15 JUNE 1867, Page 15



Sin,—Before we argue about miracles, it is very important to settle what we mean by a miracle, for a great want of clearness of thought appears to prevail on this subject, so as materially to affect even an article as powerful as is the one on Professor Tyndall's review of Mr. Mozley's Bampton Lectures published in your current number. 1 have meditated long on the true answer to this ques- tion, and can find none which fully meets the case but this :—" A miracle is an effect supposed to be produced without the use of means." Take any Scriptural miracle, say the raising of Lazarus ; assume a means for its production, say an influence emanating from the body of Christ, controllable by His will, like other bodily influences, capable of restoring to life a corpse not advanced beyond a certain stage of decay, but yet a true means, i.e., a force limited by and acting under certain definable canditions,—the restoration of Lazarus to life by such a force may remain as wonderful as is the production of life in any case, but the notion of miracle is gone. Te preserve this notion, we must suppose that Christ has only to will, " Lazarus, come forth," and that the effect followed without the use of any means by the so-called Omnipotence of God.

A miracle thus being an effect produced without the use of any means, to compare the supposed miraculous " supporting of the body of Christ on the water," to the " arrest of a falling stone by the human hand," is to change the issue. The arrest of the stone, however wonderful, is no miracle, because it is caused by the use of a definite means, namely, the forces constituting the human body applied by the action of the human will to a certain purpose ; whereas, if the body of Christ was miraculously " sup- ported on the water," it must have been so supported without the use of any means at all. The advocates of miracle may maintain the possibility of this being done ; only let them not mislead themselves by a false analogy, but clearly understand that in attributing to God a will which can act without using means, they are attributing to Him a power whereof their own conscious wills do not yield the smallest particle of evidence.

I insist upon this, because it is a common theological argument, that to deny to God miraculous power is to deny to Him a free, consciousness will. Now, of free conscious will we have no know- ledge whatever, except from our own consciousness, and this conscious, instead of supporting the theological assumption, direCtly contradicts it. We know from our own experience that the freedom of will is inseparably linked with the use of means to execute our wills. What ground have we for imagining that the power of will in God differs in this respect from the power of will in man? I know of none but stories which, when they relate to recent experience, always melt away on examination, and acquire apparent solidity only when the alleged witnesses cannot be cross-questioned. What is the value of such stories ? God is confessedly the author and sustainer of the Universe. What is the Universe but a vast succession of phenomena, all, so far as can be ascertained, dependent on the action and reaction of definite means, namely, the elemental forces of chemistry, and the force, whatever its nature, which combines these elements into living beings ? That both of these forces, the elemental and the organizing, express an ever present, conscious, Divine Will, I do not doubt. I believe that, in the person of Christ, this Will, manifested its essence to be the principle of perfect love, and thus truly " identified the God of the Spirit with the Author of the physical forces of the Universe," as is profoundly observed in your article. But what has this to do with the production of effects without means? Must we not rather say, if the Divine essence could so ally itself with the definite system of forces constituting a particular human body as to be really manifested by it, this was because God always works through means. The will of God must be assumed to produce the means it uses ; but this is a very different thing from producing apparent effects without using any means.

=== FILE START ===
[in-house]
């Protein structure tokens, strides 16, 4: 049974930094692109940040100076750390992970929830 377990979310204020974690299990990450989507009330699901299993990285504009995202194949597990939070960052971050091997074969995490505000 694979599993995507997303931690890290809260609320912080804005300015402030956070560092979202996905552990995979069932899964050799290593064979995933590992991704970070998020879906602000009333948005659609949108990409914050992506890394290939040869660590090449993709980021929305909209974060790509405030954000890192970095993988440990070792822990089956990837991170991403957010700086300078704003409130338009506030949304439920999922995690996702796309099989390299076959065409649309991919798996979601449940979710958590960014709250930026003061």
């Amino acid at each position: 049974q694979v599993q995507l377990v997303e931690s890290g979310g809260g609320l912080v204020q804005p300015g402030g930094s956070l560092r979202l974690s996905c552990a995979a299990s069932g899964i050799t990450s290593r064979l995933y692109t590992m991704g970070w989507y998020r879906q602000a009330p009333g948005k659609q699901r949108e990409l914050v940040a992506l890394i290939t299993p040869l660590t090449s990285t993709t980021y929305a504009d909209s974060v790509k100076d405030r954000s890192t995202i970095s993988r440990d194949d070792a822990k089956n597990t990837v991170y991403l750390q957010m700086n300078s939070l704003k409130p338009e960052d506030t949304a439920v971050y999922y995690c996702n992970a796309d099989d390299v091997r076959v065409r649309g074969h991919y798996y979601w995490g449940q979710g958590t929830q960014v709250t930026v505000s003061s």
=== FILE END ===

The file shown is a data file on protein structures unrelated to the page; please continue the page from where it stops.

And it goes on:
From Professor Tyndall's advice to theologians to confine their teaching to " the heart " I agree with you in differing. Theology, as 1 conceive, cannot divorce herself from thought, without losing her true position ; and has in her doctrine of the Incarnation and the profound conception of the Triune Being of God Which grew. out of this doctrine, a claim to be the deepest of all sciences, the science of Him in His eternal and universal Essence, of whom all other sciences show only. the varied, local, and temporal manifesta- tions. It belongs to this cience to investigate the means by which God can so intervene in human affairs as to reconcile reli- gious trust in His providential care for the individual, with the scientific trust in the continuousness of His action in nature. But if theology attempts to solve this problem by contending for a God who produces effects without using means, I fear that she will only " sow the wind, to reap the whirlwind."—I am, Sir, &c., E. V. N.